Are leaders fully conscious at work? They may seem conscious, but are they are in fact behaving unconsciously or habitually? Are they just acting out a combination of their personality and the skills that have brought them success in the past?
With many organisations now experiencing high levels of complexity, uncertainty and change, their leaders need to be perceptive, agile and creative. Those who remain covered by a blanket of unconscious habitual behaviours, applying old solutions to new problems, are increasingly likely to derail and negatively impact on the performance of their organisation.
So what’s the answer? Awareness! Three stages of awareness to be precise: -
- Self Awareness
- Reflective Awareness
Each stage of awareness lays the foundations for the next. Progress through the stages enables the leader to realise higher levels of consciousness and break the habitual behaviours.
Stage 1 - Self Awareness
This stage focuses on helping leaders to understand and recognise the type of behaviour they are likely to demonstrate as a result of their personality. Psychometrics, such as the MBTI, 16PF, or OPQ, will give the leader a good understanding of their authentic personality and habitual behaviour. To further develop leaders need to be able to transcend the constraints of their personality and contact a deeper place of authenticity associated with their values.
Stage 2 – Reflective Awareness
Once leaders have received their personality profiles they often ask: “So what? What am I supposed to do with this now?” This is a very valid question if the development process has been designed to stop at this stage as is often the case. Developing leaders should be encouraged to move on to stage 2 (reflective awareness) where they can periodically reflect on their behaviour in different situations. An excellent method for this stage is the use of ‘Reflective Learning Logs’. Typically, leaders would ask themselves questions about key events in the day such as: -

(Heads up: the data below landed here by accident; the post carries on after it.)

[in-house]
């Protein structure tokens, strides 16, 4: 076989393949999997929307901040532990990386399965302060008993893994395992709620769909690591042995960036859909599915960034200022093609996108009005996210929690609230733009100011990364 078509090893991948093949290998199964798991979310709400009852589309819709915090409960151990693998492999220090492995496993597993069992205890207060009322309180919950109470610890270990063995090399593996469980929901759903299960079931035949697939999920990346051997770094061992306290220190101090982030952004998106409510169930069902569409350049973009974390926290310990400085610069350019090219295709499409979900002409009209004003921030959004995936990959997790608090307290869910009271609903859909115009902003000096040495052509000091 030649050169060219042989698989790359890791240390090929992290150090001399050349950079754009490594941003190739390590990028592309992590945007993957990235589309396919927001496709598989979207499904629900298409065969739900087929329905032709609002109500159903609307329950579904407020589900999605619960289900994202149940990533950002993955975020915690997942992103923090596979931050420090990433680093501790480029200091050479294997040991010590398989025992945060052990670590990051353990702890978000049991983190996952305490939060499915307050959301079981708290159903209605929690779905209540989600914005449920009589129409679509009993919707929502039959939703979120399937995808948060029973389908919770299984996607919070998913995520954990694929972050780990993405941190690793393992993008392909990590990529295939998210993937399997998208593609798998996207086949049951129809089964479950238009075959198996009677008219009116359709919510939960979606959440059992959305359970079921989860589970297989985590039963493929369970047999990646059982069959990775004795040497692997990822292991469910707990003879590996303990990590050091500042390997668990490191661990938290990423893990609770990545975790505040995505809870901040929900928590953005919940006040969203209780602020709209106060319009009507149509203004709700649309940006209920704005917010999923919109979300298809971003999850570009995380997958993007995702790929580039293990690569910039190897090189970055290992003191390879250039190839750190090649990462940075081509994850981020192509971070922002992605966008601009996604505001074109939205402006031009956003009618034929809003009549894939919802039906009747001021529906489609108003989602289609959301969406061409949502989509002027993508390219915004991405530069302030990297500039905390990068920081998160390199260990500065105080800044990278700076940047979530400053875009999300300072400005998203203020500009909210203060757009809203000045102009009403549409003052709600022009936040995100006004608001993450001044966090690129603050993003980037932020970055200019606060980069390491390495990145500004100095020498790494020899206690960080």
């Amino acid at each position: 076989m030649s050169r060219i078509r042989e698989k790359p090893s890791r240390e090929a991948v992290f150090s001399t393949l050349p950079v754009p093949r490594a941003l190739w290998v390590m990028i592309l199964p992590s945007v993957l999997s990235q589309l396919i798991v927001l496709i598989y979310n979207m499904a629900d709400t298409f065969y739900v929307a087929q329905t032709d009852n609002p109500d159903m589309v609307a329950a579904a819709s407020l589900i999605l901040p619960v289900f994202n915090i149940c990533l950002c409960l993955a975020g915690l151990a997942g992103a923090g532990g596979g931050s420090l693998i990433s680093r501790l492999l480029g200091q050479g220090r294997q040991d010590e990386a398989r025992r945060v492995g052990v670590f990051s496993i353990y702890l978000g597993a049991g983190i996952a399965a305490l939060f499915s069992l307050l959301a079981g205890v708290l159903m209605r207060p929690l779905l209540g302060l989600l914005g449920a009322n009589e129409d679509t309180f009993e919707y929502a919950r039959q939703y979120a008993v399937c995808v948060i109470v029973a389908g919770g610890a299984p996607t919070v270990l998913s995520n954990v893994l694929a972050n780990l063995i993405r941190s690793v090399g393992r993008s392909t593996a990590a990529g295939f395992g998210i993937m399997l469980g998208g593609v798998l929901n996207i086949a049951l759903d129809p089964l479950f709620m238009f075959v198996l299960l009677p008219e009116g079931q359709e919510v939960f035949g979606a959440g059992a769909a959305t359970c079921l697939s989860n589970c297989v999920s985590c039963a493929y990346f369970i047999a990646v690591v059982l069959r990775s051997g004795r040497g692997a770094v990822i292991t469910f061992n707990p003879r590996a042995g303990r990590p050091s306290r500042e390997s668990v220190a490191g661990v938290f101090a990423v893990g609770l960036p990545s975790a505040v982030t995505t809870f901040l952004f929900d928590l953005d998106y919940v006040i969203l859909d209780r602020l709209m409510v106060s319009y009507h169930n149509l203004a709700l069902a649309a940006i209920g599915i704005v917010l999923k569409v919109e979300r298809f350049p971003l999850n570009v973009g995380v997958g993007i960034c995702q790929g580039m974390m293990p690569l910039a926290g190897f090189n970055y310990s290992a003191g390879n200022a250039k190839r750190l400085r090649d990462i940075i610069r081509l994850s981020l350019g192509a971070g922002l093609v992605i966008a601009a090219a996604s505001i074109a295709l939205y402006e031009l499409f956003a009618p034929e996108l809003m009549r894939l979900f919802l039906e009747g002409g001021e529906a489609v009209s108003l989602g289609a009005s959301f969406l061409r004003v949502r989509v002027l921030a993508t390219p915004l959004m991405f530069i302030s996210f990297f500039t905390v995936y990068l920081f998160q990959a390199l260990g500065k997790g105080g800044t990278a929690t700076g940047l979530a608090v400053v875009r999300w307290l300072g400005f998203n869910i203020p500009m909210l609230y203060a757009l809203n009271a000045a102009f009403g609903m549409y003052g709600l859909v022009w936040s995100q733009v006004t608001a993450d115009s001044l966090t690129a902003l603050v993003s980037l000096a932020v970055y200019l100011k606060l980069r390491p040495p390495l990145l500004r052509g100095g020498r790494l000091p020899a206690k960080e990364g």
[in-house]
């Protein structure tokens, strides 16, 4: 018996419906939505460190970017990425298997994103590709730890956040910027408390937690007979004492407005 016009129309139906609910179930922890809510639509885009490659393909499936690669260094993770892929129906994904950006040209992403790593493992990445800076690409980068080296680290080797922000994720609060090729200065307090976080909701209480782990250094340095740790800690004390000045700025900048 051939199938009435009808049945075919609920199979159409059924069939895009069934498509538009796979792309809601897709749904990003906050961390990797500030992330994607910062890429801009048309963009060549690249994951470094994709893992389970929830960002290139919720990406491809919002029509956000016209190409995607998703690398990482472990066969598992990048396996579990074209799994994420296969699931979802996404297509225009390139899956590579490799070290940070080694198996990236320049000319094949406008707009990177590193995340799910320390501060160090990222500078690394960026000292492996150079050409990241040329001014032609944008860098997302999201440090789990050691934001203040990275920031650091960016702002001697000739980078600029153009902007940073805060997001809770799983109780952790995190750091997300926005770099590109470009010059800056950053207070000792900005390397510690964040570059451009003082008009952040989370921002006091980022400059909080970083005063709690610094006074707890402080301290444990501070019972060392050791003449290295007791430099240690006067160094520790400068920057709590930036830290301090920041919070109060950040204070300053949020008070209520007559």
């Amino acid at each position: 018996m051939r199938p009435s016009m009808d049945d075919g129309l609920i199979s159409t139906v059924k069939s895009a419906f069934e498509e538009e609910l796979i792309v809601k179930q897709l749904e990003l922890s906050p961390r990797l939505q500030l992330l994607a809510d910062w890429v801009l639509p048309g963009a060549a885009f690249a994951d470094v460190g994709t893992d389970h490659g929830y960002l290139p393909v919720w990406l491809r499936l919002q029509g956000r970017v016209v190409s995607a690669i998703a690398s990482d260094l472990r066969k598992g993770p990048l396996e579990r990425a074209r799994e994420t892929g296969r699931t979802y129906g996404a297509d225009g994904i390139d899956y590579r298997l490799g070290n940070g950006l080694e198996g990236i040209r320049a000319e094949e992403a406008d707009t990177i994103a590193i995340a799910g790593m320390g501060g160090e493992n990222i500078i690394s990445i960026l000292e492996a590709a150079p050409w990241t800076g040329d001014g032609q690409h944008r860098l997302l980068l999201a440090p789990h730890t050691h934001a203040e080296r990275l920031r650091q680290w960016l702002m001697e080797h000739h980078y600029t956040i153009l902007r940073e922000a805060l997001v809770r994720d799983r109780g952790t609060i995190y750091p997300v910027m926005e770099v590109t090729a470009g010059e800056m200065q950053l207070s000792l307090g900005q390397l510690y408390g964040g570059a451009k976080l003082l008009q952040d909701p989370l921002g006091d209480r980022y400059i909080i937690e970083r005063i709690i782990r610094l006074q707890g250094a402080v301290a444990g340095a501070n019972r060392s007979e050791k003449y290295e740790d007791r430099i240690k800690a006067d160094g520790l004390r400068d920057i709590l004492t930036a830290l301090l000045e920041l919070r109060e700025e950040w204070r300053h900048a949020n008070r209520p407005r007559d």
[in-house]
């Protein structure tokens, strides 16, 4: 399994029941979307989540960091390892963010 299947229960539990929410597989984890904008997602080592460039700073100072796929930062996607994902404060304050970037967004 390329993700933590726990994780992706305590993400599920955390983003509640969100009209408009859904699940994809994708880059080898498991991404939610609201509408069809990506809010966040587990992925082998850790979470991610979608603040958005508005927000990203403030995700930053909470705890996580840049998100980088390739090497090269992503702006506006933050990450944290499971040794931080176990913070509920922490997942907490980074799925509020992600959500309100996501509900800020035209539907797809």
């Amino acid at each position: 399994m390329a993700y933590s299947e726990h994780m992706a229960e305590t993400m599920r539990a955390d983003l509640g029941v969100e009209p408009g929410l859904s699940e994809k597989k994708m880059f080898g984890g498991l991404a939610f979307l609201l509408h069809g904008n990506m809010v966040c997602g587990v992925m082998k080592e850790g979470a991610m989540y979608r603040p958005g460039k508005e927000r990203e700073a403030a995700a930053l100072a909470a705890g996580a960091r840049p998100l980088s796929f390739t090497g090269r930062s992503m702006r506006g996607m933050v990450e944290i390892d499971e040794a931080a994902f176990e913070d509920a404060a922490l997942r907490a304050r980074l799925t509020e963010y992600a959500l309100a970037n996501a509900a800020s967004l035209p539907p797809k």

- What was the situation?
- How did I behave and was it appropriate to the situation?
- Was my behaviour out of habit or was it conscious choice?
- What was the impact of my behaviour?
- What have I learnt?
Stage 3 – Mindfulness
The continued practice of Reflective Learning Logs often leads to the emergence of ‘mindfulness’. It is at this stage that the leader is able to witness their own behaviour in the present moment. Mindfulness is often termed ‘reflexive awareness’. ‘meta-awareness’ or ‘witness consciousness’. An aspect of mindfulness is ‘Metacogntion’, which is a higher order thinking which involves active conscious control over the cognitive processes engaged in problem solving, decision making, and learning. Metacognition enables leaders to be successful learners, and has been associated with higher levels of intelligence.
The ascent to the highest stage in awareness gives the leader a tremendous strength in self regulation. Consequently, the leader is better able to determine the most suitable behaviour for the situation. At this stage leaders have become fully conscious and aware at work. A leader is no longer in danger of applying old solutions to new problems when under pressure, but instead can view threats and opportunities with clarity, allowing for innovative solutions and business success.
Terry Sexton, Business Psychologist